A covered expatriate will recognize gain to the extent he has deferred gain under a section 367 gain recognition agreement, section 684 trust (i.e., a U.S. Trust which has migrated to be a non-U.S. trust) or a like-kind exchange. In addition, gain recognition under the mark-to-market regime tax applies to USRPIs despite the withholding tax regime under section 1445.
A covered expatriate must submit a Form W-8CE to the payor of an eligible deferred compensation item to notify the payor of his covered expatriate status. The payor of an ineligible deferred compensation item must advise the covered expatriation of the present value of the covered expatriate’s accrued benefit after receiving the Form W-8CE. However, an adjustment is made to exclude any amount of deferred compensation attributable to services performed outside of the United States.
A 30% withholding tax is applied to any direct or indirect distribution of property to a covered expatriate from a nongrantor trust which would have been includible in the covered expatriate’s gross income if the covered expatriate had continued to be subject to tax as a citizen or resident of the United States.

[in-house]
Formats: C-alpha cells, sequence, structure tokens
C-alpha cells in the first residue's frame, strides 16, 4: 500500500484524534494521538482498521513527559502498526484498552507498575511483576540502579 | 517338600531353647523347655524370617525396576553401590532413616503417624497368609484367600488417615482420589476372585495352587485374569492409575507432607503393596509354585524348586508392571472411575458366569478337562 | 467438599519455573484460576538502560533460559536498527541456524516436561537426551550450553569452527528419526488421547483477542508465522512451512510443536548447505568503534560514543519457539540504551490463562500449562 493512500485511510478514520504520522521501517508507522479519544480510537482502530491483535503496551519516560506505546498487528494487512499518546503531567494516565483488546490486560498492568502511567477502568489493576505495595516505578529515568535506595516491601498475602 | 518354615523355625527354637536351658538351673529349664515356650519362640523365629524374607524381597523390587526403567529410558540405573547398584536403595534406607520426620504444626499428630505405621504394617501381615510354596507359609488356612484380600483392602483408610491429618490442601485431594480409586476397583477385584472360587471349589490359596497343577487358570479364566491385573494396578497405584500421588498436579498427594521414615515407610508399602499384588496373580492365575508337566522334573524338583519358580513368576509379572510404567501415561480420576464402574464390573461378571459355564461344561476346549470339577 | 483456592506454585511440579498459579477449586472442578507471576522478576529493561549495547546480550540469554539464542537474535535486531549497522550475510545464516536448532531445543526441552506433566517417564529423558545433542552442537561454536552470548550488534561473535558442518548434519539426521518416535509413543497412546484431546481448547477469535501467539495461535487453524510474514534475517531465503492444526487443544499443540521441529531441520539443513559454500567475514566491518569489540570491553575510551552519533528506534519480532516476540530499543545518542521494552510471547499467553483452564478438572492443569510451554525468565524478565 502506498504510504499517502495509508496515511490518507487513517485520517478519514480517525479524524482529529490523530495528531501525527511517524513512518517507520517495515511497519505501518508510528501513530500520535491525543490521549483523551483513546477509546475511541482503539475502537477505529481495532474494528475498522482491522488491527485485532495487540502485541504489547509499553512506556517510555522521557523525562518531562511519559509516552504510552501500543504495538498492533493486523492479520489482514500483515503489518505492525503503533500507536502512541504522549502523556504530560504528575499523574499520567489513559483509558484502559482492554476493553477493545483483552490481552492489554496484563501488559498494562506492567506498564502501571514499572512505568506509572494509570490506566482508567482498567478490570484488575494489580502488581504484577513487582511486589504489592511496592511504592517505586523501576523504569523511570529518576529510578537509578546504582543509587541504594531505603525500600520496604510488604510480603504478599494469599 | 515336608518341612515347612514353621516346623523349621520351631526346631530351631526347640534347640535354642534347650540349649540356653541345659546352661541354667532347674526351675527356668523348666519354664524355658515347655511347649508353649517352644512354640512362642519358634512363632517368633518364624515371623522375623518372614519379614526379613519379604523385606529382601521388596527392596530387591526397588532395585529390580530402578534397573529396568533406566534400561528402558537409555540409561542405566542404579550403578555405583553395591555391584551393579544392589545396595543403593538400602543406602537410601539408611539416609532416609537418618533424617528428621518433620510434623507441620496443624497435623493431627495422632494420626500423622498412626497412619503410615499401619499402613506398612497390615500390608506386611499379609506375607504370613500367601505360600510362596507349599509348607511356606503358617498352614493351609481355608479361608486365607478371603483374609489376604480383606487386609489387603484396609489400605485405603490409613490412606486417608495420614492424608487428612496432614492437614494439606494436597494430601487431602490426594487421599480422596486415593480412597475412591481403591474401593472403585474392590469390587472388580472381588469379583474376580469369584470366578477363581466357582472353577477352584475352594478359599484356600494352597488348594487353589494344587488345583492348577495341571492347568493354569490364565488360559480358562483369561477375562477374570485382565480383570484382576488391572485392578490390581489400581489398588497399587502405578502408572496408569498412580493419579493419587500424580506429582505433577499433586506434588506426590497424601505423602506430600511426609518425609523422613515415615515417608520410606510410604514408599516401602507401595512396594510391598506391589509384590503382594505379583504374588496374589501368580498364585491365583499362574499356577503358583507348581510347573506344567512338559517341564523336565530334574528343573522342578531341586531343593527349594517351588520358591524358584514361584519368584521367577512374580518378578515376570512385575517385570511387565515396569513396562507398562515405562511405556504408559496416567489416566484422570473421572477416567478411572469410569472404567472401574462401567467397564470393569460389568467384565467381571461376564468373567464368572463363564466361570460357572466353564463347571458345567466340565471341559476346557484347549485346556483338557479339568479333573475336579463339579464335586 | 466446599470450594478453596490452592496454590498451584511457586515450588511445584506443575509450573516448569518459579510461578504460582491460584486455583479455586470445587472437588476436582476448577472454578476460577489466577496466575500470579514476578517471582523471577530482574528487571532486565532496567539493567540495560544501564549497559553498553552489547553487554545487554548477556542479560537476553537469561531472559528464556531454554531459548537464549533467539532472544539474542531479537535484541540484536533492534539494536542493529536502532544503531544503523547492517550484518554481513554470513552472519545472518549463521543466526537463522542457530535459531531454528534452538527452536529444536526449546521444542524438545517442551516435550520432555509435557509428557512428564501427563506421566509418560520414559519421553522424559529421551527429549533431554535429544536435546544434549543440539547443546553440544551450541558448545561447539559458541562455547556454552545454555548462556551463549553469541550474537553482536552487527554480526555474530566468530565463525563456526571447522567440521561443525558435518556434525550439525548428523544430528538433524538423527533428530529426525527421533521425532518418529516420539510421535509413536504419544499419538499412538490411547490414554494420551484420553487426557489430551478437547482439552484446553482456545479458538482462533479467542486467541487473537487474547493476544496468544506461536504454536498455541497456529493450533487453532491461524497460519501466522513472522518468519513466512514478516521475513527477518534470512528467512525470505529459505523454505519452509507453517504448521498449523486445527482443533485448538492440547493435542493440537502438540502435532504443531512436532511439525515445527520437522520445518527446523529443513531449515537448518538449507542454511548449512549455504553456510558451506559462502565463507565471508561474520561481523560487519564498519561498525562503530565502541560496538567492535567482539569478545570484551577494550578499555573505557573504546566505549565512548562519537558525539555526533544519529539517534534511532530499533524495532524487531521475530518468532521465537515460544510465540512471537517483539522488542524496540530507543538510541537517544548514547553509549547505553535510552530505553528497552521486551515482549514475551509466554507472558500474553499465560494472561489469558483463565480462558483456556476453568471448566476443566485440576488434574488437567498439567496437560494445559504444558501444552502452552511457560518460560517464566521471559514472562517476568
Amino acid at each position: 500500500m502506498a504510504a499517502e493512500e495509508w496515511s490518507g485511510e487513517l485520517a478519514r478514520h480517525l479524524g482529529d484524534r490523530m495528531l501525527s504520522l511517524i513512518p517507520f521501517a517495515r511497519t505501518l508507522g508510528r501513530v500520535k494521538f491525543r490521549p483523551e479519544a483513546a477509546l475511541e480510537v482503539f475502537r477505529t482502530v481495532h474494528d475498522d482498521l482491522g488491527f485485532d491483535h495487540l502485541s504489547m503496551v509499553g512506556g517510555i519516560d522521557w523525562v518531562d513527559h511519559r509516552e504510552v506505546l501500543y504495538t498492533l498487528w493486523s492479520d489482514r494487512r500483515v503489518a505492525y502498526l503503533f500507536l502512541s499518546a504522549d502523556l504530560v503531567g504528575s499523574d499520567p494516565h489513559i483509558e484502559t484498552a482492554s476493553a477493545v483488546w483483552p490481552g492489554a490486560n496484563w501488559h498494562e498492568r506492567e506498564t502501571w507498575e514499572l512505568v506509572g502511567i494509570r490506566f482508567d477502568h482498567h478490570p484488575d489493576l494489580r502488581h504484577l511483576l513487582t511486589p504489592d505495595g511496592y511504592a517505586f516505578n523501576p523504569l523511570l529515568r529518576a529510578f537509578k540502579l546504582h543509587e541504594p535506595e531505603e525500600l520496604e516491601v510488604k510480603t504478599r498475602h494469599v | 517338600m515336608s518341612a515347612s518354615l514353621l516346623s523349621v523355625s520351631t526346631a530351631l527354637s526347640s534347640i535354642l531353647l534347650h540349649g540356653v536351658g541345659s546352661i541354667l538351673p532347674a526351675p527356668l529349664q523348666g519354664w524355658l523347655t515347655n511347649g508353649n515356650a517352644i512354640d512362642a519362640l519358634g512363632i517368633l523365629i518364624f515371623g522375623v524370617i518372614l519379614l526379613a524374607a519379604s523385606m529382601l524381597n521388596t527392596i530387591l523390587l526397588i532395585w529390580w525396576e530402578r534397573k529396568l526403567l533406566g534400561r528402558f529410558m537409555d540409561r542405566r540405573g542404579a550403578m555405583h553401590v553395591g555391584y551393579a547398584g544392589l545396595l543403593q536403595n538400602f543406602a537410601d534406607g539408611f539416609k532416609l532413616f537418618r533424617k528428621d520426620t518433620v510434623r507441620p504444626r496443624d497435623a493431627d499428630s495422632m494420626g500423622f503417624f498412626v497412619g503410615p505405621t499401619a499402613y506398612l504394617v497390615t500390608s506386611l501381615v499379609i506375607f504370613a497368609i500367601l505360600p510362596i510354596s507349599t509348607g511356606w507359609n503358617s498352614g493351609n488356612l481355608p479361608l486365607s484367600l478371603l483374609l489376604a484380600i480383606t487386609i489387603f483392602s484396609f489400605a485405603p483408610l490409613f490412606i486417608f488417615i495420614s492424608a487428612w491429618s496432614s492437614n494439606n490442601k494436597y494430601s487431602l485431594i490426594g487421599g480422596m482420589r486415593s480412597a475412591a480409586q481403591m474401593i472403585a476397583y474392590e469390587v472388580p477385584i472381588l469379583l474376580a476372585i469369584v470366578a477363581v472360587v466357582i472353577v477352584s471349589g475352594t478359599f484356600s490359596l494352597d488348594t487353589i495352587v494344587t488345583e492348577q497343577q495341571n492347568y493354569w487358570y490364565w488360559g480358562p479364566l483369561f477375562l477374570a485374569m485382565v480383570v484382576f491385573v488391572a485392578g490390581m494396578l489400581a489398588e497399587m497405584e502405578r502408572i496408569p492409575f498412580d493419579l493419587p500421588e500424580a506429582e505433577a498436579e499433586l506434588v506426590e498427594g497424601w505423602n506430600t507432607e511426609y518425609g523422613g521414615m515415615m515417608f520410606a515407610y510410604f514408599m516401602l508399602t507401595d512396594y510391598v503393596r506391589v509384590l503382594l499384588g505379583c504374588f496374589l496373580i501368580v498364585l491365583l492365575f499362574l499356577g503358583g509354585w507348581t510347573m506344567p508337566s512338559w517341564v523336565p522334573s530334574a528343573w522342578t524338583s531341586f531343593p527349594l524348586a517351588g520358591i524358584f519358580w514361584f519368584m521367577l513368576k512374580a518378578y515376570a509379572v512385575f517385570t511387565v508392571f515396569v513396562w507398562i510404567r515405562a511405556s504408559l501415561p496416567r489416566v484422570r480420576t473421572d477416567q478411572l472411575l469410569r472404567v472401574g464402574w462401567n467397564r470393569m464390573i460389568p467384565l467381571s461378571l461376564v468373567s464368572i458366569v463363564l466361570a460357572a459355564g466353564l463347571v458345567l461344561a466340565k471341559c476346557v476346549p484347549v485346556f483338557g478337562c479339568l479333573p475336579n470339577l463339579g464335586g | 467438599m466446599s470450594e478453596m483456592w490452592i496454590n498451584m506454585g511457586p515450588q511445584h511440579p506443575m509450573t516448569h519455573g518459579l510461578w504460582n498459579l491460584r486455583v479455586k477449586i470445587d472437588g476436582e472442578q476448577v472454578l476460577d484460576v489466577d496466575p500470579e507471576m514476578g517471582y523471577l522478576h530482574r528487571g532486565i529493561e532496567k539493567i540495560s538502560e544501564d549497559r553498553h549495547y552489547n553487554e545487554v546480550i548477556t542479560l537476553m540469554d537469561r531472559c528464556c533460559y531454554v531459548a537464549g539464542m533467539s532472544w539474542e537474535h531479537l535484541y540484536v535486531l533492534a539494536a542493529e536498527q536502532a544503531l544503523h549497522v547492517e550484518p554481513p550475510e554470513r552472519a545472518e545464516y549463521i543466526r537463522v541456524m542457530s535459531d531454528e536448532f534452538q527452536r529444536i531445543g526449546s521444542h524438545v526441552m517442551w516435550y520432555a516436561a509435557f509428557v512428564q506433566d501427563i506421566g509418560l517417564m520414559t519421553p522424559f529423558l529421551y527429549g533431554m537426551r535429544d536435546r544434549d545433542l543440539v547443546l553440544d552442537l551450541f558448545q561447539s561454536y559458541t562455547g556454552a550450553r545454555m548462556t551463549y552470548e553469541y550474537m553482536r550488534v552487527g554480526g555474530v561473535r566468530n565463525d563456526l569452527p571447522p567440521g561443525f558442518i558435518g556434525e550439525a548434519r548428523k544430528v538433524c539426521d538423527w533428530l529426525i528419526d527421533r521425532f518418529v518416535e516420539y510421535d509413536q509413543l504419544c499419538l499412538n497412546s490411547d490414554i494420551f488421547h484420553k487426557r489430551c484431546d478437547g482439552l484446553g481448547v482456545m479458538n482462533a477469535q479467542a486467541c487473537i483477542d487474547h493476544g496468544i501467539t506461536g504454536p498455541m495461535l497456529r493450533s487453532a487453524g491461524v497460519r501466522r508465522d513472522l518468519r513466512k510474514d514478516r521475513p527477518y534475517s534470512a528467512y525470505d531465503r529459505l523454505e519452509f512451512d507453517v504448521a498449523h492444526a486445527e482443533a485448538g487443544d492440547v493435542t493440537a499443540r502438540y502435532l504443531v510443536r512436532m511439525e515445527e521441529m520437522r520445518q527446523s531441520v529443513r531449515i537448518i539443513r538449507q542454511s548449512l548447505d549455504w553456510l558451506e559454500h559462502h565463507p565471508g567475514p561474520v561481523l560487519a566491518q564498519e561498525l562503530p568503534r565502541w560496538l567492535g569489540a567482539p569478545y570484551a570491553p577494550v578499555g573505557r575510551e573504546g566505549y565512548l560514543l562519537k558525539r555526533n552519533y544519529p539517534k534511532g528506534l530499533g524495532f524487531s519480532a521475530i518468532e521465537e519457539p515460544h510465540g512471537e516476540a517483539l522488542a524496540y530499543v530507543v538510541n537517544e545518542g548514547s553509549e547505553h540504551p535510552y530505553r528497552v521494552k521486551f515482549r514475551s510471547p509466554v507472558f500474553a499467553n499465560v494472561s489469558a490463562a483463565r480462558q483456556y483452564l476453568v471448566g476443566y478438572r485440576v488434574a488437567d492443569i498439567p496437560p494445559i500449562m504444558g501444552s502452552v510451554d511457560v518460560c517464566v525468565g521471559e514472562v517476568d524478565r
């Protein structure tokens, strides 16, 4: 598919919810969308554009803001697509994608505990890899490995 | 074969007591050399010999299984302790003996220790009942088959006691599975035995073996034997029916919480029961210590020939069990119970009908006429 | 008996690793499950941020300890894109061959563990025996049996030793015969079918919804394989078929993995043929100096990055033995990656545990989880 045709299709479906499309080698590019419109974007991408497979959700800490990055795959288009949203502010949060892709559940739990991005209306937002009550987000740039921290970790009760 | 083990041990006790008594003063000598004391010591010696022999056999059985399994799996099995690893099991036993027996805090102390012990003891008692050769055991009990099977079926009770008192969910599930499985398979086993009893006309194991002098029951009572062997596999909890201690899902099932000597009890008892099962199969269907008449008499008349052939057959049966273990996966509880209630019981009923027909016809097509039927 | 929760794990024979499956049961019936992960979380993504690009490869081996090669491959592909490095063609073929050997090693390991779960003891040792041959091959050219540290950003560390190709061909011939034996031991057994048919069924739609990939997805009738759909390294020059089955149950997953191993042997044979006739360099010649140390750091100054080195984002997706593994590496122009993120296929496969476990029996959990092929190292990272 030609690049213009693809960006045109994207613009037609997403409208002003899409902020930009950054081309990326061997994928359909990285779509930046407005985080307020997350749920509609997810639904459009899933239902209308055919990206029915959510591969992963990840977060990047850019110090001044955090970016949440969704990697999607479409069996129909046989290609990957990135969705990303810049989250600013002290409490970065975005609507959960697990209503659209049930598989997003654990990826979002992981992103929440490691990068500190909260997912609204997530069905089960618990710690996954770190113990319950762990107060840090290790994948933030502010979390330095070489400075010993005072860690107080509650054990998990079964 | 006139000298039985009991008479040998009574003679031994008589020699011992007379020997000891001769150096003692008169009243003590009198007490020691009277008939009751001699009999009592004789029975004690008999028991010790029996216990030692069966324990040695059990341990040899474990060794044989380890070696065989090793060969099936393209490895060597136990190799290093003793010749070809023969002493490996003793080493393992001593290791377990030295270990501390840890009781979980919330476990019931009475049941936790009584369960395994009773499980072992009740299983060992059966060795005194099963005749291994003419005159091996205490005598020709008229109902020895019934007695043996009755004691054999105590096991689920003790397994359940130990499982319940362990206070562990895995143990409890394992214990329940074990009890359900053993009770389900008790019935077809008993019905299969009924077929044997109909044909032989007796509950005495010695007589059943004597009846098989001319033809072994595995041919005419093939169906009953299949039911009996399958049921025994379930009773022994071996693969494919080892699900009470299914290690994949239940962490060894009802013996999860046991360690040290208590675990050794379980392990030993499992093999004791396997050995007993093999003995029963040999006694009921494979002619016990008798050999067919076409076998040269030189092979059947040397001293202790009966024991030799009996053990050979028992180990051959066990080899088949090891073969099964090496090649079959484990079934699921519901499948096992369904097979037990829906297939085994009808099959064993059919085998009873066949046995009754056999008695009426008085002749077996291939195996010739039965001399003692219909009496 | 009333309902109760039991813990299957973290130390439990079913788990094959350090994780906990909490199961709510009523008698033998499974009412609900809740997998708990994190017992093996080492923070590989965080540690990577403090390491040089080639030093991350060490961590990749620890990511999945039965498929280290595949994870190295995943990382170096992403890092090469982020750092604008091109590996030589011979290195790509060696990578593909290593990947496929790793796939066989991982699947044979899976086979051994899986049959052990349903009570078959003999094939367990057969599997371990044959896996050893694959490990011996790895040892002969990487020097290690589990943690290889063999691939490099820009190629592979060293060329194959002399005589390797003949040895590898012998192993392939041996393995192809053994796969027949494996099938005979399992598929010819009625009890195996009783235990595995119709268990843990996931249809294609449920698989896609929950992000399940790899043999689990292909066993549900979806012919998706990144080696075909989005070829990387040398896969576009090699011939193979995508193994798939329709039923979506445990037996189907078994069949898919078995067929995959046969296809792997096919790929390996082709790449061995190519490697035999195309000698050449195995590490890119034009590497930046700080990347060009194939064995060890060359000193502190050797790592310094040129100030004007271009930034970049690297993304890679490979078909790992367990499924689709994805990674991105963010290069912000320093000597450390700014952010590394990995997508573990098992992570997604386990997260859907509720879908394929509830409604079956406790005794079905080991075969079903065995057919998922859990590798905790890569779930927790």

If the fair market value of the property distributed to a covered expatriate from a nongrantor trust exceeds its adjusted basis in the hands of the trust, gain must be recognized to the trust as if the property had been sold by the trust and the proceeds distributed to the covered expatriate.
In order to elect deferral of tax on nongrantor trust interests, the covered expatriate must get a letter ruling from the IRS as to the value of the interest.
Tax due by US recipients of gifts and bequests from covered expatriates will be payable after further guidance.
The Treasury Department and IRS expect to issue regulations incorporating the guidance set forth in the Notice, which will apply to individuals whose expatriation date is on or after October 15, 2009. Until such regulations are issued, and for individuals whose expatriation date is on or after June 17, 2008 and before October 15, 2009, taxpayers may rely on the guidance in the Notice.